In order to model deformable textile patch antennas, some novel extensions to rigid conformal antenna models are proposed:(1)Wearable textile antennas are usually realised with electrotextiles as conductive patch materials, which are subjected to stretching when the antenna is bent. This causes an elongation of the patch along one direction and shifts the resonance frequency [17]. This behaviour is integrated into the model by introducing a factor that determines the location of the original patch width.(2)Textile antennas are subjected to compression when bent, which causes a variation of its dielectric permittivity. This can be tackled by proposing an expression for the compressed permittivity 𝜖𝑟,comp as a function of the bending radius.

The model is validated by means of(1)theoretical validation for large curvature radii using Debye’s expansion for large-order Bessel functions;(2)experimental validation by measuring five prototypes based on different substrates with different thicknesses, patch materials, and operation frequencies.

The organisation of the paper is as follows. First, the cavity model for cylindrical-rectangular antennas is described in Section 2. The expressions for the resonant fields inside the cavity are calculated, from which the resonance frequencies and radiation patterns are derived. In Section 3, the cavity model is verified for large curvature radii by comparing the obtained dispersion relations with the expression for resonance frequencies in rectangular cavities. Section 4 presents the experimental results. The proposed model is verified by means of five textile antenna prototypes with different geometries and material characteristics. Both resonance frequencies and radiation patterns are compared. Finally, the general conclusions are summarised in Section 5.

2. Theory

The geometry of the cylindrical cavity representing the textile antenna is shown in Figure 1. The length and width of the wearable antenna are denoted by 𝐿 and 𝑊, and the flexible dielectric substrate has a height and relative permittivity 𝜖𝑟. The curvature radius is 𝑎, and the angle formed by the edges of the patch is 𝛽.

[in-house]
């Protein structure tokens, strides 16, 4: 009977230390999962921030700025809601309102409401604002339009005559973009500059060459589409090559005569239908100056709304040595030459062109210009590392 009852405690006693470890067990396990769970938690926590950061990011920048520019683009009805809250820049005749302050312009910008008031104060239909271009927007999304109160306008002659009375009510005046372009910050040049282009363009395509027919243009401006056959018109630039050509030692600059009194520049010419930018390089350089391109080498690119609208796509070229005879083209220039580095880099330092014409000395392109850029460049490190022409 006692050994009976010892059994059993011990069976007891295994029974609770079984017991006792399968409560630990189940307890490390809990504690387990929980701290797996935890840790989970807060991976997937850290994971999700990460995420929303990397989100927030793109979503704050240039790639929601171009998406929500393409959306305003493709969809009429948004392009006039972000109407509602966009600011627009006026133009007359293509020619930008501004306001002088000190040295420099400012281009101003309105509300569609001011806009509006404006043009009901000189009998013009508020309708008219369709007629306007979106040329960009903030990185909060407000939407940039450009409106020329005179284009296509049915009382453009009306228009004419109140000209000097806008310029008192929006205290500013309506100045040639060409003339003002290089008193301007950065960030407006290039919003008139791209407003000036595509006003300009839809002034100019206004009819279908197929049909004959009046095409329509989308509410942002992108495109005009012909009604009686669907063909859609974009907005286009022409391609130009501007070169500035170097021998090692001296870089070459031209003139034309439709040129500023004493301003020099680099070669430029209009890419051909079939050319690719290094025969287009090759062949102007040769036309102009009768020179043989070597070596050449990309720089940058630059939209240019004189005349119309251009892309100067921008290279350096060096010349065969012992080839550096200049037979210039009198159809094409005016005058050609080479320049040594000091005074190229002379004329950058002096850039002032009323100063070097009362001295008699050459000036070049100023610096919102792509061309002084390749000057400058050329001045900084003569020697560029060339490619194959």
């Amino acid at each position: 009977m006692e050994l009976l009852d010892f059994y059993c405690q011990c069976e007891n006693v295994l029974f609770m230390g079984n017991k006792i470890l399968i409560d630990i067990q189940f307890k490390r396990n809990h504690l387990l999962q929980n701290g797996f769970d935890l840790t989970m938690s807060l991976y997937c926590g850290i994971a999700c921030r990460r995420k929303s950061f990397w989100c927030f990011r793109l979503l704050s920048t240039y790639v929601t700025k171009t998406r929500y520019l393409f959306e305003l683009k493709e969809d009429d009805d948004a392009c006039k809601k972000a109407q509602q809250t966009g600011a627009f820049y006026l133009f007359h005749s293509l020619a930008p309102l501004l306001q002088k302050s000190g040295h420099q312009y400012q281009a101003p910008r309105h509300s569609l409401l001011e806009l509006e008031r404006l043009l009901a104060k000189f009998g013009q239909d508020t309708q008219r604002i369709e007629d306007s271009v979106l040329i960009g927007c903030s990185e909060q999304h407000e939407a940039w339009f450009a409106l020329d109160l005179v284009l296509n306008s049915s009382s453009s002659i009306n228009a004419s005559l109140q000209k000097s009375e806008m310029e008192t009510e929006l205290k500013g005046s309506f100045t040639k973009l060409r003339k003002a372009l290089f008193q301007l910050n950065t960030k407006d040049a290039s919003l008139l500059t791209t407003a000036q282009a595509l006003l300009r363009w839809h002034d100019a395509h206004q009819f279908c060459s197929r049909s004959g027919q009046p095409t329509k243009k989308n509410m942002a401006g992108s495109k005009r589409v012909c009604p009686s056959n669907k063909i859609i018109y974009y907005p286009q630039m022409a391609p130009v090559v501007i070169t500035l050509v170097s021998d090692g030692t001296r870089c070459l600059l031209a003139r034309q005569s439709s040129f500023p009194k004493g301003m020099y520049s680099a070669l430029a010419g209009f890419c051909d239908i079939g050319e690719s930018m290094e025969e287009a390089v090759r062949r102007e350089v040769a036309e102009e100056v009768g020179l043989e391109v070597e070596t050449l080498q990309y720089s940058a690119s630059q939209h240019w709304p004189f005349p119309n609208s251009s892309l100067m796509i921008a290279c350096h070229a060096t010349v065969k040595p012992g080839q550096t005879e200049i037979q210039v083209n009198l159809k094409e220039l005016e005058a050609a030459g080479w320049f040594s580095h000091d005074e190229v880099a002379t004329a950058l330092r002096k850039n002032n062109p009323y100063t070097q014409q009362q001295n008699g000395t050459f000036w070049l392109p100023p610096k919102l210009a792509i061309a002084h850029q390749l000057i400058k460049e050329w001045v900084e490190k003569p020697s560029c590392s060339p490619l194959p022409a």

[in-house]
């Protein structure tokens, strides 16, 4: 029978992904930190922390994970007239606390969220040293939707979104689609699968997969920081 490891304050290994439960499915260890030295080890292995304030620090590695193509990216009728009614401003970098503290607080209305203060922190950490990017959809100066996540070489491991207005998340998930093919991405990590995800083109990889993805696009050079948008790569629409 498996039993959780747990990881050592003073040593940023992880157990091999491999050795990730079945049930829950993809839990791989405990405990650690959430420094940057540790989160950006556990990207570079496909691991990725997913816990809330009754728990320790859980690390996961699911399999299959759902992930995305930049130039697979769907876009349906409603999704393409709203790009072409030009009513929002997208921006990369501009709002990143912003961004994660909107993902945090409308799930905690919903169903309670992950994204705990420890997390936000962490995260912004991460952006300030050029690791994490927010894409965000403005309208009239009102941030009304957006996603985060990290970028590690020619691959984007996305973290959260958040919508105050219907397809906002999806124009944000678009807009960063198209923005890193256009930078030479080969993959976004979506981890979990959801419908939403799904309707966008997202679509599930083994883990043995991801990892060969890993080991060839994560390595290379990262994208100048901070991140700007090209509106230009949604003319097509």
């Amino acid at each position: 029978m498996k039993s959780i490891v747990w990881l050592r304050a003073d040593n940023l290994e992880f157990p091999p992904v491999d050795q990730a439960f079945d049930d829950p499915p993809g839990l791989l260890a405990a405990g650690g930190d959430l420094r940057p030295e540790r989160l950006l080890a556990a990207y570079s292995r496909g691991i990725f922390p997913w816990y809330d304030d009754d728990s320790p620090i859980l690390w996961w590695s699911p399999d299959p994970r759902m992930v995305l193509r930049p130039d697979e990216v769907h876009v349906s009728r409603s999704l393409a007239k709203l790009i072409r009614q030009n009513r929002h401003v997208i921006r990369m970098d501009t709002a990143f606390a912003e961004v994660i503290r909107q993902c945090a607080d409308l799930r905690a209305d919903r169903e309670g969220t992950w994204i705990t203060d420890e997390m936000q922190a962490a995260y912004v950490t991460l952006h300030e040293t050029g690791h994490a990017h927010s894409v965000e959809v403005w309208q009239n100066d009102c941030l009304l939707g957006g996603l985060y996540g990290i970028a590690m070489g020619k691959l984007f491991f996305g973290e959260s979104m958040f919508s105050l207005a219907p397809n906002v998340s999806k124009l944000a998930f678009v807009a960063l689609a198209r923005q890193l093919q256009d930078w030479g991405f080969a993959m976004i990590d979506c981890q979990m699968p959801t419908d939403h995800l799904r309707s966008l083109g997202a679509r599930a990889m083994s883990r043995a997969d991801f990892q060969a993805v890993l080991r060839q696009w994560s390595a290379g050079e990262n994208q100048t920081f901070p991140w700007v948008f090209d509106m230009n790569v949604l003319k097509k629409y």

fig1
Figure 1: Geometry of the cavity: top view (a) and side view (b).

In order to obtain a relationship between 𝑊, 𝑎, and 𝛽, one has to take into account whether the antenna patch is stretchable or not. According to [17], the following relations exist for stretchable patches:Δ𝑊𝑊=,2𝑎+(1a)𝛽(𝑎+)=𝑊+Δ𝑊,(1b)with 𝑊+Δ𝑊 the width of the bent patch. This is shown in Figure 2. Combining (1a) and (1b) leads to𝛽𝑎+2=𝑊.(2) This means that the original patch width is located at 𝜌=𝑎+/2 due to patch elongation. If the patch is nonstretchable, the patch length does not vary when bending the antenna and groundplane crumpling occurs. The original width 𝑊 is then still located at 𝜌=𝑎+.

170420.fig.002
Figure 2: Patch elongation.

Because textile antennas can be constructed using both stretchable and nonstretchable patches, we introduce a factor 𝑑 (Figure 2) that determines the location of the original width:𝑊=𝛽(𝑎+𝑑).(3) This factor 𝑑 can take values between 0.5 and 1. For perfectly stretchable patches we find that 𝑑=0.5 and for perfectly nonstretchable patches 𝑑=1.

2.1. The Cavity Model

We now proceed with the derivation of the cylindrical cavity model [8]. The cavity is bounded by electric walls at 𝜌=𝑎 and 𝜌=𝑎+ and magnetic walls at 𝜙=±𝛽/2 and 𝑧=±𝐿/2.